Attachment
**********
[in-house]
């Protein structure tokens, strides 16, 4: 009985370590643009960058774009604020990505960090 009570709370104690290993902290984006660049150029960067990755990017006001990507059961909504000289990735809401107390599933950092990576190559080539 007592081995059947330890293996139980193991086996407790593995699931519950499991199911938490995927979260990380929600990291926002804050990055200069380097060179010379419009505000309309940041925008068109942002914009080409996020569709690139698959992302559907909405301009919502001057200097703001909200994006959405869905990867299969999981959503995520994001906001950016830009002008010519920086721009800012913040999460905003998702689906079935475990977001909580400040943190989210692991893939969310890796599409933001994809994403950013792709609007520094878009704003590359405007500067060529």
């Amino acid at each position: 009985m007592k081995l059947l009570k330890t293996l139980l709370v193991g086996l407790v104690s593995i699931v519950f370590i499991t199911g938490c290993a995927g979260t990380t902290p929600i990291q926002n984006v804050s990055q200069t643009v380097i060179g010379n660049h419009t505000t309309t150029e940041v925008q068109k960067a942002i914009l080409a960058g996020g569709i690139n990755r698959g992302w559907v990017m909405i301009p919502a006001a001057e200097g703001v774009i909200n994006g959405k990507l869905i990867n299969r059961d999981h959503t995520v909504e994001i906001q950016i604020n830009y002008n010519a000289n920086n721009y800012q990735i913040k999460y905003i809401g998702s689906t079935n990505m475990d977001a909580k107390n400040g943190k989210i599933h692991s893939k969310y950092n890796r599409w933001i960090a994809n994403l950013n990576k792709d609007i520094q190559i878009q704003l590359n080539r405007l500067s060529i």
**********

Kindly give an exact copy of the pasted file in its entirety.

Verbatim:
[in-house]
């Protein structure tokens, strides 16, 4: 009985370590643009960058774009604020990505960090 009570709370104690290993902290984006660049150029960067990755990017006001990507059961909504000289990735809401107390599933950092990576190559080539 007592081995059947330890293996139980193991086996407790593995699931519950499991199911938490995927979260990380929600990291926002804050990055200069380097060179010379419009505000309309940041925008068109942002914009080409996020569709690139698959992302559907909405301009919502001057200097703001909200994006959405869905990867299969999981959503995520994001906001950016830009002008010519920086721009800012913040999460905003998702689906079935475990977001909580400040943190989210692991893939969310890796599409933001994809994403950013792709609007520094878009704003590359405007500067060529």
């Amino acid at each position: 009985m007592k081995l059947l009570k330890t293996l139980l709370v193991g086996l407790v104690s593995i699931v519950f370590i499991t199911g938490c290993a995927g979260t990380t902290p929600i990291q926002n984006v804050s990055q200069t643009v380097i060179g010379n660049h419009t505000t309309t150029e940041v925008q068109k960067a942002i914009l080409a960058g996020g569709i690139n990755r698959g992302w559907v990017m909405i301009p919502a006001a001057e200097g703001v774009i909200n994006g959405k990507l869905i990867n299969r059961d999981h959503t995520v909504e994001i906001q950016i604020n830009y002008n010519a000289n920086n721009y800012q990735i913040k999460y905003i809401g998702s689906t079935n990505m475990d977001a909580k107390n400040g943190k989210i599933h692991s893939k969310y950092n890796r599409w933001i960090a994809n994403l950013n990576k792709d609007i520094q190559i878009q704003l590359n080539r405007l500067s060529i």